News Deborah Turner-Davis, right, and Jennifer Tyldesley have started a subscription-based service called Yukon Bonanza Box, where subscribers get a care package of Yukon goodies every three months. (Mike Thomas/Yukon News)

Yukon Bonanza Box offers a surprise taste of the North

The Whitehorse-based business will ship subscribers six to eight Yukon-made items every three months

A new Whitehorse-based business will soon be sending out unique tastes of the Yukon straight to people’s doorsteps each season, no matter where they are in Canada.

Possibly the first of its kind in the territory, the Yukon Bonanza Box is a subscription-based service that, for $159 per box, will send out a care package of goodies to subscribers every three months, with the first round of boxes scheduled to ship in June. Subscribers can expect six to eight items per box that will be kept secret until delivery, but are promised to be a mix of art, food products and useful objects sourced from local artists and producers.

The business is the brainchild of Whitehorse resident Deborah Turner-Davis, who, in January, brought the idea to life after a “serendipitous conversation” with Jennifer Tyldesley, the founder of local cocktail bitters maker Free Pour Jenny’s.

“The idea came into my head, as ideas do, with no obvious source about a year ago, perhaps a little less, and it bounced around inside of my brain for quite a long time,” said Turner-Davis, who herself is the founder of Yukon spice shop The Twisted Gourmet as well as the co-chair of the Fireweed Market Society.

“So many people come to the Yukon and can’t forget this place and so many people move away from here and never get it out of their systems and want to come back and visit, and I think the Yukon Bonanza Box is a wonderful opportunity to keep a bit of the Yukon with you no matter where you go.”

Subscriptions for the Yukon Bonanza Box officially launched April 18, and, as of April 20, about 45 out of 150 boxes had been claimed. So far, the majority of subscribers are Yukoners purchasing boxes as gifts for people living Outside, although, Turner-Davis said, there was at least one subscription scooped up by someone in Prince Edward Island.

Tyldesley said she and Turner-Davis chose to space out the boxes to every three months — June, September, December and March — instead of a more conventional monthly service in order to take advantage of the seasons and to avoid putting too much strain on producers.

“I think in the Yukon, our lives revolve around the seasons and I think doing a seasonal box just made sense. It made sense from a perspective of, sort of capitalizing on the different art that’s being made and things that are being created at different times of the year in the Yukon,” she said.

‘“And also, we didn’t really want to launch a monthly subscription box. We do have a lot of artists in the Yukon but we didn’t want to overdo it. So it makes each box really special, to have it four times a year.”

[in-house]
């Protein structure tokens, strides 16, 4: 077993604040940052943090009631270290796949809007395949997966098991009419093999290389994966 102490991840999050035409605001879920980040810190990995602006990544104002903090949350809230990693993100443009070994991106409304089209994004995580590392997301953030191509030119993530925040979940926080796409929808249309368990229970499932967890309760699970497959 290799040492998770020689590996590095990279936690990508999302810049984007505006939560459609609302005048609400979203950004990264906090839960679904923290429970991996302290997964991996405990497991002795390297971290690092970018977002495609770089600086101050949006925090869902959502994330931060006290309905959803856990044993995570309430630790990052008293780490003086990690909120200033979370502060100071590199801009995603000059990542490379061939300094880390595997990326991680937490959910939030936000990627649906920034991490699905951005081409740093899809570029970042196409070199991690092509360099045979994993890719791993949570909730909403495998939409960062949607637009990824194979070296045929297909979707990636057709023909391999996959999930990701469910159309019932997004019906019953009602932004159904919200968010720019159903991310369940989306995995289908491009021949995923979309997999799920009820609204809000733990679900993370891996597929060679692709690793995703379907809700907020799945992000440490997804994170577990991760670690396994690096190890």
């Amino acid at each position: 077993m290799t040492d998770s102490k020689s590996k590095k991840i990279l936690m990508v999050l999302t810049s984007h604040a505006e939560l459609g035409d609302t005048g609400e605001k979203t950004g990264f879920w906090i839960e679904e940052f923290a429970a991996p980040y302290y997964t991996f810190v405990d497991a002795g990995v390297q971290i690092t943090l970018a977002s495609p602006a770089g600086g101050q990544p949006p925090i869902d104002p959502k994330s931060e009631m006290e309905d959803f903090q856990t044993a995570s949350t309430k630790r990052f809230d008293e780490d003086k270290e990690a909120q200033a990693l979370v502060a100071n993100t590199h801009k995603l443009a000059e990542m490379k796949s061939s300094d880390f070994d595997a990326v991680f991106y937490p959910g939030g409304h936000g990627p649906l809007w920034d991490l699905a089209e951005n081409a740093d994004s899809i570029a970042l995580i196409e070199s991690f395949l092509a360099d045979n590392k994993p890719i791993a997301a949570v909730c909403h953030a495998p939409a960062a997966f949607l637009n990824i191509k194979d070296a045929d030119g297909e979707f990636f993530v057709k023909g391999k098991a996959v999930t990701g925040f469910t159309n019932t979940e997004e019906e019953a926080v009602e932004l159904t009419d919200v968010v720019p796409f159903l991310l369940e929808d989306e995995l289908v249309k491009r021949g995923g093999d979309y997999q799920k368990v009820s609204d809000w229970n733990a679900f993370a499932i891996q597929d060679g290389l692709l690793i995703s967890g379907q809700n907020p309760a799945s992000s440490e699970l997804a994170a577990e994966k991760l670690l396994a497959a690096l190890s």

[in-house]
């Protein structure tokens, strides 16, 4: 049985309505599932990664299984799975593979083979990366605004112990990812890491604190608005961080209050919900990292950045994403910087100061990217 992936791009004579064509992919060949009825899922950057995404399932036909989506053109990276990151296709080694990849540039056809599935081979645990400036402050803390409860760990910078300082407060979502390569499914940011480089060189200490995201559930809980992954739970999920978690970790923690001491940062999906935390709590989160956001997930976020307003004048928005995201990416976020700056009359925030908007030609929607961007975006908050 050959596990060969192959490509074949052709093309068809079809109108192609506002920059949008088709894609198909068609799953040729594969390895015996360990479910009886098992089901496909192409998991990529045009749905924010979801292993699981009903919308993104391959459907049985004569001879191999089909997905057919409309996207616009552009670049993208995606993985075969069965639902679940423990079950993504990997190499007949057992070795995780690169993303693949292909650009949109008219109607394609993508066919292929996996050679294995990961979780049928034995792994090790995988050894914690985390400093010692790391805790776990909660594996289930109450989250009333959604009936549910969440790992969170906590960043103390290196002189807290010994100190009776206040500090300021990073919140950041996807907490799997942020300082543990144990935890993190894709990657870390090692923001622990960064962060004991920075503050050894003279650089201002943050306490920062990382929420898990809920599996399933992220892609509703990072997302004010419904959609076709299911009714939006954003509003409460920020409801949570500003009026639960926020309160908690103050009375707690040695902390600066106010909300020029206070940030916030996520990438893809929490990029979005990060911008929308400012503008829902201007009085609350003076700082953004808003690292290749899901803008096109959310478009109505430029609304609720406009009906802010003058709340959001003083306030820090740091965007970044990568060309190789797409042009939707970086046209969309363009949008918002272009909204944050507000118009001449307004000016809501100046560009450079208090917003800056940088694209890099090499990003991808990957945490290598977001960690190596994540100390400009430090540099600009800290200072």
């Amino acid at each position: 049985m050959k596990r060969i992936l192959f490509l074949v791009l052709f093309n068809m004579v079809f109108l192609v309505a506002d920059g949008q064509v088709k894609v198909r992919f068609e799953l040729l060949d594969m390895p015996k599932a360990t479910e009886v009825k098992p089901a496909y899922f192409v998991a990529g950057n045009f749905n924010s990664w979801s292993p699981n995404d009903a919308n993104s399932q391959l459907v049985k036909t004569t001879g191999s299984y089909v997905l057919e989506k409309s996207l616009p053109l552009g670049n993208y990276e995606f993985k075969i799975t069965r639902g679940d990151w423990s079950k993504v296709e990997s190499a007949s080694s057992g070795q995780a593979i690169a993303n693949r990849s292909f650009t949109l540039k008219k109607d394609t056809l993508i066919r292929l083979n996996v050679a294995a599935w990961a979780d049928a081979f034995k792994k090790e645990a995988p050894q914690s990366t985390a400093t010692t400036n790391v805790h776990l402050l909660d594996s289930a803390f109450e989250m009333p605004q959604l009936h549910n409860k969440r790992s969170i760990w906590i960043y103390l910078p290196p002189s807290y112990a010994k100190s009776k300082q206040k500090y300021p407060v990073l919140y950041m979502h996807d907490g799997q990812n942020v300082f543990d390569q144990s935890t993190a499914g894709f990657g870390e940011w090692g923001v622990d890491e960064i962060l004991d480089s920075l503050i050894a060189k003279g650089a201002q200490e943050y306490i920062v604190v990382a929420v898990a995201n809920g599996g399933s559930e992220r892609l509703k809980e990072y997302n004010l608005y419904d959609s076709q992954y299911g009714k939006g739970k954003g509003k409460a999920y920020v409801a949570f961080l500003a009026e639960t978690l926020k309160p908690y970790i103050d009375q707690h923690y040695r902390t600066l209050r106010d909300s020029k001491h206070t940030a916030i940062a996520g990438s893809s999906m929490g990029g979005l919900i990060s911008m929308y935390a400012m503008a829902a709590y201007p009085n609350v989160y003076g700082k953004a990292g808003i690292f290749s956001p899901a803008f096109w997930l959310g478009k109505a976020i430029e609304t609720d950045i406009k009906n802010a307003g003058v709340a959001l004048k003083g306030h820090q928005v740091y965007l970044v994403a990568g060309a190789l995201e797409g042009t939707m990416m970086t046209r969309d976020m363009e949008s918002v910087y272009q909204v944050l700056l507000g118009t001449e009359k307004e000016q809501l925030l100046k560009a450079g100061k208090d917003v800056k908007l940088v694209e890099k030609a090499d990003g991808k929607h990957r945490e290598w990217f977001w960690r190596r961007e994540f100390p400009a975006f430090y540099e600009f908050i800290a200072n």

Both Tyldesley and Turner-Davis said they’ve had no problem finding products to fill the first round of boxes or upcoming ones, and that all the artists and producers they’ve approached so far have been enthusiastic about the idea.

“One of the wonderful things, I think, about the boxes (is) it’s a win-win situation,” Tyldesley said. “It’s a win for those producers because they are accessing 150 different households that, maybe those people in those households didn’t know about that beautiful product that was being made here in the Yukon, and it’s a win for the recipients because they get access to these treasures from the North and things that were created in Yukon … pieces of art, things they can eat and things they can use.”

Turner-Davis agreed, adding that once the boxes are shipped, the list of products they contain will be posted to the Yukon Bonanza Box website along with links to the creators’ stores so subscribers can purchase more items directly from them, if they wish.

“I think that’s the best part of this whole process, is being able to help build that bridge for small producers in the territory to larger markets and people they may not have had access to before. I think that’s really, really good for all of the producers that will be part of the boxes,” she said.

The business partners were tight-lipped about what the first Bonanza Box would contain, only confirming that the box itself is about the size of a large shoebox, that it would contain eight items, that the items have already been picked out and that more than one of the items would be edible.

“It’s very nice,” Turner-Davis teased.

Yukon Bonanza Box’s working list of artists and craftspeople in the territory is so extensive, she added, that there are already enough products to create new boxes without repeating items for “years.”

“Yukoners are amazing — the production, the ideas, the products that are available… We won’t run short of ideas anytime soon,” she said.

The deadline to place an order for the inaugural Yukon Bonanza Box is June 1. Subscriptions can be purchased at yukonbonanzabox.com.

Contact Jackie Hong at jackie.hong@yukon-news.com

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